Slide20.JPG

And so begins the 10th plague, the death of every firstborn.  Who was judged this night?  Egyptians were pantheists, believing that everything in the world was part of a god or goddess.  And they were polytheists, worshiping many gods that were all around them.  Each god or goddess was involved in a different part of their lives.

God is very deliberate in His wrath, demonstrating his power over all of nature.  God says, “I am the Lord.”  He stands apart, holy.  All other gods are demons.  Each of the first 9 plagues demonstrated God’s sovereignty over a popular Egyptian god to demonstrate that He alone is God.  And now the 10th plague over all male firstborns including animals demonstrate that no one is god but God alone.

Death is a powerful and painful lesson.  It gets our attention like nothing else in this world.  And it’s unavoidable.  It is God’s final recourse in showing His power to liberate His people and God’s supremacy over Pharaoh’s little gods.  When Pharaoh refused, thousands perished.  When Israel believed, thousands lived.  And today, every person’s fate hinges on either believing or not believing the one true and living God in heaven.    And God used the ultimate death, His son Jesus, to save us.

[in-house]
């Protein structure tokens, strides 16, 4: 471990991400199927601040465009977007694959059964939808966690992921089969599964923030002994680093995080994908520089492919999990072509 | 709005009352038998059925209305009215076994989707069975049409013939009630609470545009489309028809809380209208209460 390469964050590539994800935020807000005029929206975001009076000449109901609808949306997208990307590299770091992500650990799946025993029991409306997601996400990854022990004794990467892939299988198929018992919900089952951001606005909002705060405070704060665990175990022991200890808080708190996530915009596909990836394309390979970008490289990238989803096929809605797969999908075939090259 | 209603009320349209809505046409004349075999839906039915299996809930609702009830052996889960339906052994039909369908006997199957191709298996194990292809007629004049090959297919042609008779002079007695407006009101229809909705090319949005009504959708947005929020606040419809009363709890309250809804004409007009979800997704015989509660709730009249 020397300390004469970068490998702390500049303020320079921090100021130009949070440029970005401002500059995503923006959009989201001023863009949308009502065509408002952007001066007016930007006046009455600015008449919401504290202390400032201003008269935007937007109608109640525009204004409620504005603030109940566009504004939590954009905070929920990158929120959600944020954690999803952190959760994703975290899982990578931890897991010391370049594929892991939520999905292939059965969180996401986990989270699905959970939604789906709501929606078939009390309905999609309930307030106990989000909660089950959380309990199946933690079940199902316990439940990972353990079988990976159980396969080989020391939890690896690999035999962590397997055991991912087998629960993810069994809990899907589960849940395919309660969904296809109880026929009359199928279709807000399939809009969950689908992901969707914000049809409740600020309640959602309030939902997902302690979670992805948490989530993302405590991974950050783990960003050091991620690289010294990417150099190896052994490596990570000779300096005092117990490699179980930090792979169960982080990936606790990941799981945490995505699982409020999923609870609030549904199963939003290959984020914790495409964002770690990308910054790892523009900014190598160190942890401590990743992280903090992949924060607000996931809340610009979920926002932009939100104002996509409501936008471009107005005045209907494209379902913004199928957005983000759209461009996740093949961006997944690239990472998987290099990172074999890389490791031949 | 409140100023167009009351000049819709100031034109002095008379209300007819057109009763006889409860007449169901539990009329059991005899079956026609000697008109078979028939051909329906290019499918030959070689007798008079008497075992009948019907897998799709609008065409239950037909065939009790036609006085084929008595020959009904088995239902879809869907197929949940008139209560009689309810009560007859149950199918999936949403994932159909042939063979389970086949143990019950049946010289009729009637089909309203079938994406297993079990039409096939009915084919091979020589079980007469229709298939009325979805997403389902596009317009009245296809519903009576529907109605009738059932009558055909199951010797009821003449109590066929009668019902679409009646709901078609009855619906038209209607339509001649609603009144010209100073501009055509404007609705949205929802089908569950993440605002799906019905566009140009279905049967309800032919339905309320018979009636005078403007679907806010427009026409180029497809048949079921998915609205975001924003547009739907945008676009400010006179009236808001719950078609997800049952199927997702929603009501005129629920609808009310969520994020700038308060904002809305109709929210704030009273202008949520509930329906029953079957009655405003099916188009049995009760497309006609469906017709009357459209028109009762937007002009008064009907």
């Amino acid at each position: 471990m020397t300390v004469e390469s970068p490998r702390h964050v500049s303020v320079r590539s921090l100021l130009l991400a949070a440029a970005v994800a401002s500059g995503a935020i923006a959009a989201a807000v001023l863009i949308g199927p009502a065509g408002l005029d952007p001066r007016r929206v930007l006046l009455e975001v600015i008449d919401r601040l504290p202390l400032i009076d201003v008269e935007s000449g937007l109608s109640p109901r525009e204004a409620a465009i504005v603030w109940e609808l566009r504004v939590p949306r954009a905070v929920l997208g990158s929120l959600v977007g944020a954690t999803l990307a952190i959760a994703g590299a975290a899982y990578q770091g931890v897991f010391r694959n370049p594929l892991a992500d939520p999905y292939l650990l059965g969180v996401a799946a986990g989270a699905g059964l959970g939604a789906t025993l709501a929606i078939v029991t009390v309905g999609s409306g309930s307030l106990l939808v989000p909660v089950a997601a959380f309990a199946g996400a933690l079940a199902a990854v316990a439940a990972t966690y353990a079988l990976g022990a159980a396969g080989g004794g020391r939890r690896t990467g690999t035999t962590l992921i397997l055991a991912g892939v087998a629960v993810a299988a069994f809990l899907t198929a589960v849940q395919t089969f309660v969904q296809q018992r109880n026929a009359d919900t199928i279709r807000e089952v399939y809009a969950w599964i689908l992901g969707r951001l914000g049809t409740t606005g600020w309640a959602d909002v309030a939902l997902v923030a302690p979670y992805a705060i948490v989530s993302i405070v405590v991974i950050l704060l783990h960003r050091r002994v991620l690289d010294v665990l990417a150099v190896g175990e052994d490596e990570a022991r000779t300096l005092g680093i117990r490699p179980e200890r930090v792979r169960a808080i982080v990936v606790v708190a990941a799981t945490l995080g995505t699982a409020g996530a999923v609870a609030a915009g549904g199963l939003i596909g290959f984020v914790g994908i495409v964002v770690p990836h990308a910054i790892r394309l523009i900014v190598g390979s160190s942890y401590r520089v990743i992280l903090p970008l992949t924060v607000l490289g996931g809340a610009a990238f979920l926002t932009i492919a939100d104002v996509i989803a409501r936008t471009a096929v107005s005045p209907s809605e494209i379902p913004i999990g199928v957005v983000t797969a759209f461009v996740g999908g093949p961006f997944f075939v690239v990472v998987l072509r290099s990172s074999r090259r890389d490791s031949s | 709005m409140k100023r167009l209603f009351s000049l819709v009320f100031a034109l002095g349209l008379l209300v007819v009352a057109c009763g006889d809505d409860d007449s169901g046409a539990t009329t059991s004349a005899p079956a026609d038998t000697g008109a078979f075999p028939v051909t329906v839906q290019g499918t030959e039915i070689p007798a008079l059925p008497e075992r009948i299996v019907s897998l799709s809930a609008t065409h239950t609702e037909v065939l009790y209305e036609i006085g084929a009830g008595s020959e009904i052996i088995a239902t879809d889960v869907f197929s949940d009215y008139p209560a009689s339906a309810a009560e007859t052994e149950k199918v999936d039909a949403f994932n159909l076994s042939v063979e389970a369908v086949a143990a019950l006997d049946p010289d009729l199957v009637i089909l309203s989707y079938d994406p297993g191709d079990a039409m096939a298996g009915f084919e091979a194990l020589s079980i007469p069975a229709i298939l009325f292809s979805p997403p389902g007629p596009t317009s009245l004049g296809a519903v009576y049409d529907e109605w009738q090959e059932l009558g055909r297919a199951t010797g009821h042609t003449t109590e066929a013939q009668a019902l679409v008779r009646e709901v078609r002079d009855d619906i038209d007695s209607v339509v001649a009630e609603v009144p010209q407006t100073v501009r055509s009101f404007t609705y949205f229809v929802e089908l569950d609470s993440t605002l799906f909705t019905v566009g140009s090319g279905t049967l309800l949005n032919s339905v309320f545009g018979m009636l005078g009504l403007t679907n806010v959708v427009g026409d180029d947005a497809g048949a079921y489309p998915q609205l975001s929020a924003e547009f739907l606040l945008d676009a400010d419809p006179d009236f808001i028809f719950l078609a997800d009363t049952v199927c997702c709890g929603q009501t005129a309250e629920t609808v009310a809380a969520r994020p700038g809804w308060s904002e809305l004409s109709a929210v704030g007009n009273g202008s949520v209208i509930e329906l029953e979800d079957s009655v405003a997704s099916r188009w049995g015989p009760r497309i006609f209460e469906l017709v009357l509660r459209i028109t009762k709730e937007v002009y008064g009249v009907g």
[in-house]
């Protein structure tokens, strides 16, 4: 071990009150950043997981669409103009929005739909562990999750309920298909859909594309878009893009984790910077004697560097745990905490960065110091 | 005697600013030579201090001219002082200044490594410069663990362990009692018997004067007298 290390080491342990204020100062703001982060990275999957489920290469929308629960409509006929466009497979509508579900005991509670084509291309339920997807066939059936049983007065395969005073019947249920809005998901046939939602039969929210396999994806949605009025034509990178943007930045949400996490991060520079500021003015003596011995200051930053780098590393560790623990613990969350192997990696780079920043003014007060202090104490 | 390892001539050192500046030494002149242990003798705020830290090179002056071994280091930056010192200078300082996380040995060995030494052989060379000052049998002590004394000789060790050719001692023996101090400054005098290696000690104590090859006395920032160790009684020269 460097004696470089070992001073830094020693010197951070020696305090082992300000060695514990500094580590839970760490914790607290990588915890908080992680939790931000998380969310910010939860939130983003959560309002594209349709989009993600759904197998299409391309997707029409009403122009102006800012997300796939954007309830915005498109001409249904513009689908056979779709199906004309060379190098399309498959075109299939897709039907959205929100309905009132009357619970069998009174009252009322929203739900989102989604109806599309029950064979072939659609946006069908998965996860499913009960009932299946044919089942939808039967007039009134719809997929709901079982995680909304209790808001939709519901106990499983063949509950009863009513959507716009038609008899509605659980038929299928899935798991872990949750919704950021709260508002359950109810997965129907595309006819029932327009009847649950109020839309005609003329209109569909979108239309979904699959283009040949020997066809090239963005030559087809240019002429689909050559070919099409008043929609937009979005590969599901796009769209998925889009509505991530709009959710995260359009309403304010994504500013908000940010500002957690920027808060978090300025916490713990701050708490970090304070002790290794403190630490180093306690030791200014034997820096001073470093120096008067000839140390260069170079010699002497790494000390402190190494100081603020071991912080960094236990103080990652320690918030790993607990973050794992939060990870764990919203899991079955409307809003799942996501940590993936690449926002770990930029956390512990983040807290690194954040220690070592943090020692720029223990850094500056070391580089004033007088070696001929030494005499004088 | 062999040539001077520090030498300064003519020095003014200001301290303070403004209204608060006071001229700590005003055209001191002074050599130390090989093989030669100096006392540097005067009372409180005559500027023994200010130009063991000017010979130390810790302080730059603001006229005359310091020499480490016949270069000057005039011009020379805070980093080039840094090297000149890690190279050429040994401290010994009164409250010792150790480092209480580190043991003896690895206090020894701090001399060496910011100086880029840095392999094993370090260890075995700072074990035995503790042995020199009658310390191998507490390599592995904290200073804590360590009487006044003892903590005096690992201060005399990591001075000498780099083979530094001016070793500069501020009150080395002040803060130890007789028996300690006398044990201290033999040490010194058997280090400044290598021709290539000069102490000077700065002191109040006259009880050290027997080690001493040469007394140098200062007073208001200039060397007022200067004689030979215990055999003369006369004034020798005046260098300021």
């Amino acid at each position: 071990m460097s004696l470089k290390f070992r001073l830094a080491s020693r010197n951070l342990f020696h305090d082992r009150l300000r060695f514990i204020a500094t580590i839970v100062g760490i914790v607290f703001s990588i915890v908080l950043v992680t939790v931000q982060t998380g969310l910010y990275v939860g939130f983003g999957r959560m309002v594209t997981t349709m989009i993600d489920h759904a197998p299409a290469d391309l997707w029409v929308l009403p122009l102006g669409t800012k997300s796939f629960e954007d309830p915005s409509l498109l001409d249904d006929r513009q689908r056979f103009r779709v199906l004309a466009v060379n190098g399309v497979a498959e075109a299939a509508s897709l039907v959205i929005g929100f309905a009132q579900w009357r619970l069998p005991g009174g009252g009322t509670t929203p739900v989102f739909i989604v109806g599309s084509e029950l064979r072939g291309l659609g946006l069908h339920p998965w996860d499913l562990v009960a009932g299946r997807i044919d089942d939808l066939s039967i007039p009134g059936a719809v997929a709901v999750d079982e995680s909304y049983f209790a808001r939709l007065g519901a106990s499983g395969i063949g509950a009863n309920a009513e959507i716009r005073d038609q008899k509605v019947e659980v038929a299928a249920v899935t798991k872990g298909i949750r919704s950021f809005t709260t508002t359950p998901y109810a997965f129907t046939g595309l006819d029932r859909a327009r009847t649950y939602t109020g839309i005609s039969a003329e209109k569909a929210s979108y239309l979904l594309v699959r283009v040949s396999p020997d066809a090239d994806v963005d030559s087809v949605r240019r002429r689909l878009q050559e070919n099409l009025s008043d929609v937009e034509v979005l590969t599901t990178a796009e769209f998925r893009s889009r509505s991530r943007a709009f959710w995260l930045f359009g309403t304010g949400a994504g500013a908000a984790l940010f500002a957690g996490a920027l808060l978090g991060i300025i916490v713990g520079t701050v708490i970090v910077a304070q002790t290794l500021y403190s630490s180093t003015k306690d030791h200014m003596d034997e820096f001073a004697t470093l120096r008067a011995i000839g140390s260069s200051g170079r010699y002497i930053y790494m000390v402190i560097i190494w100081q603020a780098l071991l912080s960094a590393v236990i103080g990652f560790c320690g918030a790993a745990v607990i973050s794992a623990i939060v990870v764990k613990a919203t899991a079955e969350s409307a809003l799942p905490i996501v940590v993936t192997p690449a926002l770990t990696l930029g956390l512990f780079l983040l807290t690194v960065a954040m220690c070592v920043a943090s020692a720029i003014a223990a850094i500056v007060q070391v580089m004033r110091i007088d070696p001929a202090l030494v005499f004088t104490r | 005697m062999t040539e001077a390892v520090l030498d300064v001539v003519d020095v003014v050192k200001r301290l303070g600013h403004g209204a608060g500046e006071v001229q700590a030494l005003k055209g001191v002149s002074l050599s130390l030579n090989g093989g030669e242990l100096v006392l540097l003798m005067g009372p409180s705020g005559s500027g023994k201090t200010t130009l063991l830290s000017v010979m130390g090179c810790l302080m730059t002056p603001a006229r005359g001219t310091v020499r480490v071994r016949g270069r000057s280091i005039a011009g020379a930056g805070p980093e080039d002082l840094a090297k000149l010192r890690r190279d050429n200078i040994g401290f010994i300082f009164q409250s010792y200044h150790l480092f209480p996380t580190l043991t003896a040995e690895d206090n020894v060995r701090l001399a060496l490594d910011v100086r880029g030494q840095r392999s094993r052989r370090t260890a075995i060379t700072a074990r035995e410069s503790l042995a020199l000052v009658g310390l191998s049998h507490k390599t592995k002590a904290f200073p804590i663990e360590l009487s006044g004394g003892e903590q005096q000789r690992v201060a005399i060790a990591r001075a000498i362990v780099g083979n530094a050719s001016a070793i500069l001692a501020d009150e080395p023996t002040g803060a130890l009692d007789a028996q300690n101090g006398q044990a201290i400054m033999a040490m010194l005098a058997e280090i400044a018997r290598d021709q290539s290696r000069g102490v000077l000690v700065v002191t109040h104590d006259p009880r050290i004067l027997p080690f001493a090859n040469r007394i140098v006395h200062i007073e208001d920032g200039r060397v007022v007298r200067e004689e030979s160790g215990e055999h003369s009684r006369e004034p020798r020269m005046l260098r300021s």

Who needed mercy that night?  Everyone did.  Who received mercy that night?  Only those covered by the blood were granted divine mercy.

Romans 2:5 is addressed to those who have not accepted the blood covering of Jesus.

“But because of your stubbornness and your unrepentant heart, you are storing up wrath against yourself for the day of God’s wrath, when his righteous judgment will be revealed.” 

Still today, everyone needs mercy.  But only those who accept that Jesus Christ is Lord and is true messiah receive it.  This is God’s plan to the end of time; in Revelation 7:9, there is a great multitude that no one could count from every nation, tribe, people and language, standing before the throne and in front of the Lamb.  In Revelation 7:14, we are told who these people are and the distinguishing mark of the believer.

“These are they who have come out of the great tribulation; they have washed their robes and made them white in the blood of the Lamb.”

Slide22.JPG

God has had a plan from the beginning to deliver us from our sins that deserve His wrath.   His judgment is perfect; that’s why we should fear Him.  But His mercy is perfect; that’s why we should love Him.  He first loved us and provided a way to deliver us from our sins that trap us in bondage.  We are free in Christ.

  • Exodus 12:14, Precious Memory

These lessons must be continually learned from one generation to the next.  Anything not carefully remembered is easily forgotten, so we must carefully prepare our lives and celebrations in a way that the next generation will also come to know the saving blood of Jesus.  Exodus 12:14 –

This is a day you are to commemorate; for the generations to come you shall celebrate it as a festival to the LORD – a lasting ordinance.

Slide23.JPG